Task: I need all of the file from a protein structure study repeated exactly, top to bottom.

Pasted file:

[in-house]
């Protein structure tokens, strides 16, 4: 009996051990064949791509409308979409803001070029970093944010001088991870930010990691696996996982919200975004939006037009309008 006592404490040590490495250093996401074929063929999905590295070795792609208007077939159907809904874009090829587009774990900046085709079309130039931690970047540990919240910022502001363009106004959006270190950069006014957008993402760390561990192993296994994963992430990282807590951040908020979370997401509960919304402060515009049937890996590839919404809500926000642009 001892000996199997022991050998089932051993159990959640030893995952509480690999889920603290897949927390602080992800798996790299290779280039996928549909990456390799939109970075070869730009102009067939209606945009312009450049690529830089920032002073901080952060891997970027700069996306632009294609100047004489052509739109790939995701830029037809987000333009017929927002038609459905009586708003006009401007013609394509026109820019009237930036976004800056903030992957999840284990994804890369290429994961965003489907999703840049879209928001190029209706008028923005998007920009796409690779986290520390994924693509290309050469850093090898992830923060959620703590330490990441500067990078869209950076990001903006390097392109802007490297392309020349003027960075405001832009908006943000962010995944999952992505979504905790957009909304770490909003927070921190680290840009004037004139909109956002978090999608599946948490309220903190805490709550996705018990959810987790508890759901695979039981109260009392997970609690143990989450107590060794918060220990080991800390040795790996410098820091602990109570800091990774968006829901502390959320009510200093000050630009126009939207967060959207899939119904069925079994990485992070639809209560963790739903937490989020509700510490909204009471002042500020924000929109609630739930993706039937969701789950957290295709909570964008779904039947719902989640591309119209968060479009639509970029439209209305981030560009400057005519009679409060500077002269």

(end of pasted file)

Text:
[in-house]
């Protein structure tokens, strides 16, 4: 009996051990064949791509409308979409803001070029970093944010001088991870930010990691696996996982919200975004939006037009309008 006592404490040590490495250093996401074929063929999905590295070795792609208007077939159907809904874009090829587009774990900046085709079309130039931690970047540990919240910022502001363009106004959006270190950069006014957008993402760390561990192993296994994963992430990282807590951040908020979370997401509960919304402060515009049937890996590839919404809500926000642009 001892000996199997022991050998089932051993159990959640030893995952509480690999889920603290897949927390602080992800798996790299290779280039996928549909990456390799939109970075070869730009102009067939209606945009312009450049690529830089920032002073901080952060891997970027700069996306632009294609100047004489052509739109790939995701830029037809987000333009017929927002038609459905009586708003006009401007013609394509026109820019009237930036976004800056903030992957999840284990994804890369290429994961965003489907999703840049879209928001190029209706008028923005998007920009796409690779986290520390994924693509290309050469850093090898992830923060959620703590330490990441500067990078869209950076990001903006390097392109802007490297392309020349003027960075405001832009908006943000962010995944999952992505979504905790957009909304770490909003927070921190680290840009004037004139909109956002978090999608599946948490309220903190805490709550996705018990959810987790508890759901695979039981109260009392997970609690143990989450107590060794918060220990080991800390040795790996410098820091602990109570800091990774968006829901502390959320009510200093000050630009126009939207967060959207899939119904069925079994990485992070639809209560963790739903937490989020509700510490909204009471002042500020924000929109609630739930993706039937969701789950957290295709909570964008779904039947719902989640591309119209968060479009639509970029439209209305981030560009400057005519009679409060500077002269």